Is it just me, or is the AP being fundamentally unserious here? Justice Scalia comes to give a talk at the American Enterprise Institute on the use of foreign law in American court opinions. It's a moderately interesting and topical subject, that bears on some sexy issues (the death penalty, natural rights, and the like). Scalia gives a substantive talk, with a decent amount of quotable material. (I wasn't there, but I read the transcript online.) He even seems to speak out in favor of the individual rights theory of the Second Amendment:
In number 46 of The Federalist, James Madison speaks contemptuously of the governments of Europe which are, quote, "afraid to trust the people with arms," close quote.
Should we revise the Second Amendment because of what these other countries think?
It's a little tangential to the rest of the talk, but it sounds pretty juicy; he had said the same in his essay in A Matter of Interpretation back in 1997, but it still seems like an interesting tidbit.
What does the AP story talk about? A heckler, it appears, interrupted Justice Scalia, and then was escorted out. That's the lead of the AP story, and it occupies the majority of the story; the rest of the article goes on to say that Scalia refused to answer questions that were unrelated to the topic of the talk, surely news of earth-shattering importance and great public interest. Not a word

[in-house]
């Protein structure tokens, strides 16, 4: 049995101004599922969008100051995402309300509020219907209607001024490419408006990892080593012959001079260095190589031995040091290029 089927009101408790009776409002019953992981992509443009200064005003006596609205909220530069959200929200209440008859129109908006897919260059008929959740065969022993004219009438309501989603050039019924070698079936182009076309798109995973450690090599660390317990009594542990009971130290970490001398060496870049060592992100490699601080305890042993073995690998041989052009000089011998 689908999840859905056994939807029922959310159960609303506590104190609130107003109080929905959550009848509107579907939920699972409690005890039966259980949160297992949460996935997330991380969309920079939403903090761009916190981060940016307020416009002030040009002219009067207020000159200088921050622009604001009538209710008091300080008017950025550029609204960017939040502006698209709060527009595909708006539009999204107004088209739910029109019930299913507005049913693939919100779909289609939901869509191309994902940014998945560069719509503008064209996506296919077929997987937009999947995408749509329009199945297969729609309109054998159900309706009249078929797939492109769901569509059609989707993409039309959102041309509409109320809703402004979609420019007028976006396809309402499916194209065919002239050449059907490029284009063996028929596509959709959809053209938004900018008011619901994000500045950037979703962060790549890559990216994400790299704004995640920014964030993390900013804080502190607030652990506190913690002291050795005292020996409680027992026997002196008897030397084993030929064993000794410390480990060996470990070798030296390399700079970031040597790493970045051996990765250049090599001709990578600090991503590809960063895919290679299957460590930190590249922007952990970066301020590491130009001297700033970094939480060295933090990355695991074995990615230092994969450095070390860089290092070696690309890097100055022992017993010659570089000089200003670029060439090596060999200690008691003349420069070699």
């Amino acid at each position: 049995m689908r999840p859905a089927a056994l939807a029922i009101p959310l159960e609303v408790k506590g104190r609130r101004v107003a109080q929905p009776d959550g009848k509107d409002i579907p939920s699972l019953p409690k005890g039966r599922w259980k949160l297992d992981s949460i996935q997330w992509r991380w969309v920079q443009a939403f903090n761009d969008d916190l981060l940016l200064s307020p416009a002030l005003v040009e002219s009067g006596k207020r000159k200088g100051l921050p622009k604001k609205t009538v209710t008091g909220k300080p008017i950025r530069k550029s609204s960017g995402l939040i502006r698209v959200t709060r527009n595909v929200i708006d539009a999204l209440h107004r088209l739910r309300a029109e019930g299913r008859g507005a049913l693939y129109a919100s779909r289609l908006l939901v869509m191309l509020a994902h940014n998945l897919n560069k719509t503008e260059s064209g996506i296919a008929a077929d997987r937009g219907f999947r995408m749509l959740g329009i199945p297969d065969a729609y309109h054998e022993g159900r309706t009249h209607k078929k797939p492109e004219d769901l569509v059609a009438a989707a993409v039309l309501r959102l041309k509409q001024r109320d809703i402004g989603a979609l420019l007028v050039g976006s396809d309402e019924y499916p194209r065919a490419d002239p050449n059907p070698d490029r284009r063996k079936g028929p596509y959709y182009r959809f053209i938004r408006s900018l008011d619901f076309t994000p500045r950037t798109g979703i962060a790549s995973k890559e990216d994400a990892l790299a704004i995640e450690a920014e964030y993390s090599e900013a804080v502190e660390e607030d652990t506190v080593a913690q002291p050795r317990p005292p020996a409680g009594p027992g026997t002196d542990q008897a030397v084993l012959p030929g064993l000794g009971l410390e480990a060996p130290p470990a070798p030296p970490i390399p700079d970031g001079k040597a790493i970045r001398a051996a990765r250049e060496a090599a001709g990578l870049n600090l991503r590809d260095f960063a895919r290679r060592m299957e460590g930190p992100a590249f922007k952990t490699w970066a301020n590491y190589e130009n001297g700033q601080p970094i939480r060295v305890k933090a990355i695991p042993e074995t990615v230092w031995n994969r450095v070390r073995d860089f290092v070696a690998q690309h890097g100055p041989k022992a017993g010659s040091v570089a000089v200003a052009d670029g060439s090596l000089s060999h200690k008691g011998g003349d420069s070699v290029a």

about what the substance of the talk was even summarizing what Justice Scalia was actually saying.
This is the Associated Press, an organization that's supposed to be dedicated to conveying the important news of the day. Newspapers and their readers rely on it to convey the important news of the day. Opinion writers (whether columnists or bloggers) are entitled to focus on those little tidbits that they find particularly interesting. But serious news organs are, I think, rightly expected to exercise serious news judgment: To figure out what's especially important, and to cover that for their readers' benefit. (An occasionally lighter side story is fine, of course, but not when the lighter side or the fundamentally irrelevant side is covered to the exclusion of the important side.) Can it really be that a Lyndon LaRouche activist's heckling of Justice Scalia's speech (the part about his being a LaRouche activist, by the way, was Ted Frank's catch, not the AP's) is so much more important than the substance of what a Supreme Court Justice is saying?
UPDATE: Thanks to commenter BikerDad for pointing out that my original assertion, "Not a word about what the substance of the talk was," was an overstatement; the AP did report generally mention the topic of the talk -- it just didn't report on what Justice Scalia actually said about the topic.